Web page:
The Manitoba Pork Council is scrambling to convince federal officials to extend a program credited with keeping porcine epidemic diarrhea (PED) out of the province.
Under the program, the Canadian Food Inspection Agency allowed trucks returning to Canada after delivering pigs in the U.S. to be sealed and disinfected back in Manitoba.
As of May 2, trucks returning to Canada from the U.S. will be required to be disinfected and cleaned at American facilities before entering Canada.
Officials with the Manitoba Pork Council said the American truck-washing stations harbour the disease-carrying pathogens they are trying to avoid.
“There are no cleaning standards in the United States, none,” said the council’s general manager, Andrew Dickson, adding that his American counterparts agree with that assessment.
Dickson said the council first asked for a permanent change to the agency’s regulations two years ago, but did not receive a positive response to the suggestion.
“They should just change the regulation. It doesn’t make any sense,” he said, adding the current regulations are contradictory and ineffective.
“On the one hand, it says that trucks that go to U.S. farms should be washed and disinfected prior to their return to Canada. But they are also saying that trucks that drop pigs off at processing plants in the United States only need to be scraped down,” said the general manager. “And any veterinarian will tell you that a packing plant is probably more likely to carry a disease risk than any individual farm. So why do we have this double standard here?”
The council has even investigated the possibility of building and operating truck-washing stations on the U.S. side of the border, but the project proved too expensive to implement, said Dickson.
The inspection agency declined to be interviewed but restated in an email that “the informed compliance period will end May 2, 2016.”
Requests for a response to Agriculture Minister Lawrence MacAulay’s office were passed on to other departments, which did not respond by press time.
Dickson said the minister has indicated a willingness to meet with the Manitoba Pork Council on the issue.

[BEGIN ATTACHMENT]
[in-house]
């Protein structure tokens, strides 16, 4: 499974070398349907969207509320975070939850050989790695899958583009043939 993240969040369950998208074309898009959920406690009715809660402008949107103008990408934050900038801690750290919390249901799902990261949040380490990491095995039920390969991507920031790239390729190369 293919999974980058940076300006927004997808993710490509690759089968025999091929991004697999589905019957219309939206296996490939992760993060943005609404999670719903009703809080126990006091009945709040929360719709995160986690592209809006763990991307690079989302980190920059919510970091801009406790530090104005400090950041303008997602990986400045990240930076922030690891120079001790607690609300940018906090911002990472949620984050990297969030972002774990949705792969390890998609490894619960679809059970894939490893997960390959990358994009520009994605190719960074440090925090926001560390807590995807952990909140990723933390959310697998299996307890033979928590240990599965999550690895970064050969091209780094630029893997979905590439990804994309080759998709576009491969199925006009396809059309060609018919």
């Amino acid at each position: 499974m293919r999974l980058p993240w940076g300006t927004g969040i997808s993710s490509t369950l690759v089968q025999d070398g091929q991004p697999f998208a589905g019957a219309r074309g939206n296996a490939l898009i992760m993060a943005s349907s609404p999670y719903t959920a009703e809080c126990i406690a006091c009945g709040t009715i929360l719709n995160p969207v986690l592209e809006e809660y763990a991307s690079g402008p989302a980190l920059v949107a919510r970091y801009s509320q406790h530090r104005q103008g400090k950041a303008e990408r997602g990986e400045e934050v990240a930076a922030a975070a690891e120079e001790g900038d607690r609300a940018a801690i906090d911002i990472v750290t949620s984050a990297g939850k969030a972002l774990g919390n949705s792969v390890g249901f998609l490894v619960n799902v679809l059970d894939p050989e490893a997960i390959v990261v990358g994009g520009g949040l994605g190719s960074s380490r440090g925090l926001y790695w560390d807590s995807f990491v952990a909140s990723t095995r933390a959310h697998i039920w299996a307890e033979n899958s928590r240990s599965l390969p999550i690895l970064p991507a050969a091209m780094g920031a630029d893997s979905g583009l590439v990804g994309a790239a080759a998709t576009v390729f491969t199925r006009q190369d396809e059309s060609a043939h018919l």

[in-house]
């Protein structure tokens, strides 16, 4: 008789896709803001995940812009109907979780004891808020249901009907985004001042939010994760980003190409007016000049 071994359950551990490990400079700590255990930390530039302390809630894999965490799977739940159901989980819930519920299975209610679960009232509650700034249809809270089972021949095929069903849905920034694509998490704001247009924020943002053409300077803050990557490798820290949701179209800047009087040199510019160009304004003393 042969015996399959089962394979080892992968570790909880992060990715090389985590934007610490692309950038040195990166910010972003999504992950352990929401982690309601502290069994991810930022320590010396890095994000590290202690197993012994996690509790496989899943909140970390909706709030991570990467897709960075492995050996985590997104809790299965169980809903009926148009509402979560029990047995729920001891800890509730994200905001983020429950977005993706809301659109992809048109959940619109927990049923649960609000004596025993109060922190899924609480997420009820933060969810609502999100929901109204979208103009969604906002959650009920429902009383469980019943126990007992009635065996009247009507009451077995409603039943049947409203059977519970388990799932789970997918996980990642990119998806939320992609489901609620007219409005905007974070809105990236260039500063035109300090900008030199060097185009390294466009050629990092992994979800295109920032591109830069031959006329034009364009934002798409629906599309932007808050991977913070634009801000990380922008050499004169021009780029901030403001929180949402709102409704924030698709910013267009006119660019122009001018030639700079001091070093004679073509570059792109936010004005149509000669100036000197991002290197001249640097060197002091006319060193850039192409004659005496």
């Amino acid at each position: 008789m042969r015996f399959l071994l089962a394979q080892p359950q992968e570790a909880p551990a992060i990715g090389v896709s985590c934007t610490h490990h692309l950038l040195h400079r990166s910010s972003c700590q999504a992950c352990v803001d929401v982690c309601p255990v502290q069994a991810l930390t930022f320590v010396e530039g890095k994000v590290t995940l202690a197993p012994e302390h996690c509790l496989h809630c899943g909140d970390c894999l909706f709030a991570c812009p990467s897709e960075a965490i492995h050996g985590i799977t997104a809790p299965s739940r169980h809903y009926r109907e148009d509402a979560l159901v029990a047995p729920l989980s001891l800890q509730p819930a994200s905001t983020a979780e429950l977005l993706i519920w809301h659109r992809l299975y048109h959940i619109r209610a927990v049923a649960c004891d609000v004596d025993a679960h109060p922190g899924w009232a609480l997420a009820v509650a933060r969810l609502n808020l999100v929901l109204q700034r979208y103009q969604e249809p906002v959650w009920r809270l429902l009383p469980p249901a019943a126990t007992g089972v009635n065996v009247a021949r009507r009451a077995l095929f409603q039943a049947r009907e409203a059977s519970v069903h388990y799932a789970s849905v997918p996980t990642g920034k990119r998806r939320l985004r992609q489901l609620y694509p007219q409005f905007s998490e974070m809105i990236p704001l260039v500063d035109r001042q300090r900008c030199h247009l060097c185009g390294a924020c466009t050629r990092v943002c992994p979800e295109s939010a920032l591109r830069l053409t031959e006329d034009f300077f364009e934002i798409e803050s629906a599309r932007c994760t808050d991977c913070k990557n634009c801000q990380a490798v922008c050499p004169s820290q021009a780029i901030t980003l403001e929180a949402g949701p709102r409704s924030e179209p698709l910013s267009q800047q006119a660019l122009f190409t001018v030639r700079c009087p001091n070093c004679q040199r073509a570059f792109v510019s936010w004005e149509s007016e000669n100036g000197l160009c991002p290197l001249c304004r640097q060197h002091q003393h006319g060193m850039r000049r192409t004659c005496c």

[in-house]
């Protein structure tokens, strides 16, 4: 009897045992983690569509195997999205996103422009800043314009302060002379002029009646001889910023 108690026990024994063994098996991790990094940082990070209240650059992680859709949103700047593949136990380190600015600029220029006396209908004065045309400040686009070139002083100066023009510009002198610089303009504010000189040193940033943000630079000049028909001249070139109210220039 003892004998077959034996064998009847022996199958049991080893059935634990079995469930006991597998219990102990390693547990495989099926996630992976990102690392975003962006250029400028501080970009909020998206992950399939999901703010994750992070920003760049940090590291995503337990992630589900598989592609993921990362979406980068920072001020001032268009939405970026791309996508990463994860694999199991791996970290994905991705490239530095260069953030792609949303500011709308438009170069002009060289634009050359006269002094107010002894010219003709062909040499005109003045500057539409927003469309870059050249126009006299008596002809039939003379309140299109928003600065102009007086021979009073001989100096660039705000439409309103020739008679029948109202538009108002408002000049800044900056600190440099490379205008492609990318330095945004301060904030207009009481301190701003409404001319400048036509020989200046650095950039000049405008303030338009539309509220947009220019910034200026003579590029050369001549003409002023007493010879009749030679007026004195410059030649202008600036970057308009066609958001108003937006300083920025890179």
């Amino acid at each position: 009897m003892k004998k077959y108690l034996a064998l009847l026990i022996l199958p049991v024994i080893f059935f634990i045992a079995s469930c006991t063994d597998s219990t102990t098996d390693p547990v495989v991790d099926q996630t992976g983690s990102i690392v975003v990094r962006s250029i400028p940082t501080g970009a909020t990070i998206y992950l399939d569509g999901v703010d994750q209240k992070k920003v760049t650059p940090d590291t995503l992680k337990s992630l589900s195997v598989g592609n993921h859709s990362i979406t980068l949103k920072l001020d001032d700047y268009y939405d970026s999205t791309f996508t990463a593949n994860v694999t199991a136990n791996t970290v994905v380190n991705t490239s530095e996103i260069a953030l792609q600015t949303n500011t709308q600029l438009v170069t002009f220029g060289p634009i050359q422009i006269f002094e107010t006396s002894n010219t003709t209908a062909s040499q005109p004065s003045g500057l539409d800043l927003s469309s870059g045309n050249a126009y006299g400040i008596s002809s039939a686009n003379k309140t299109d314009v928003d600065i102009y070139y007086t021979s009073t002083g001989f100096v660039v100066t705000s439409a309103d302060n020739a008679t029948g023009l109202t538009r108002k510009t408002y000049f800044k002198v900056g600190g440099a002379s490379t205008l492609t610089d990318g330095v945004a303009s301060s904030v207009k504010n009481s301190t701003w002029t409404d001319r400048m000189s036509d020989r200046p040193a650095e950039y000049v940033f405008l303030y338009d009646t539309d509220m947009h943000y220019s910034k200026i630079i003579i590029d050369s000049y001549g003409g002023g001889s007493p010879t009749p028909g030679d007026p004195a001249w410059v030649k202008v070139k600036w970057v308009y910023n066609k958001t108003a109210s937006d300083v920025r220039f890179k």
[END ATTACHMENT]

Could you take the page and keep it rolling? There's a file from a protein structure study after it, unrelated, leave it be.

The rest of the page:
“I’m hoping we can take him up on that before the deadline,” said Dickson. “Mr. Ritz didn’t do it, so we’re hoping that the new government will bite the bullet and change the regulation.”
He noted that while new cases of PED are still appearing in Ontario, Manitoba has been free of the virus that causes the disease since the fall. Producers credit that in large part to the ability to clean out trucks once they reach Canada.
It’s not necessarily an approach that would work in eastern provinces, but the manager said it has proved effective in Manitoba and new regulations should allow for discretion, while recognizing differences between provinces and regions.
“It works well here because we’ve got a modern transport industry, with a limited number of players, who have invested in the industry, new trucks, washing stations,” he said. “They grasp that this is going to be the future.”
That only one road links Manitoba and Ontario helps keep the virus at bay too.
Dickson said CFIA has failed to see that the threat of PED is still real.
“CFIA claims that PED is waning, that it’s not such a serious disease anymore in the United States, because the number of cases being reported has dropped,” he said. “Well, that may be true, but that doesn’t mean the disease has gone away, it just happens to be endemic now in 50 per cent of the farms in the United States.”
Dickson said Canadian herds have no immunity from continued exposure to the disease, and therefore Canadian producers would incur severe losses if an outbreak were to happen here.”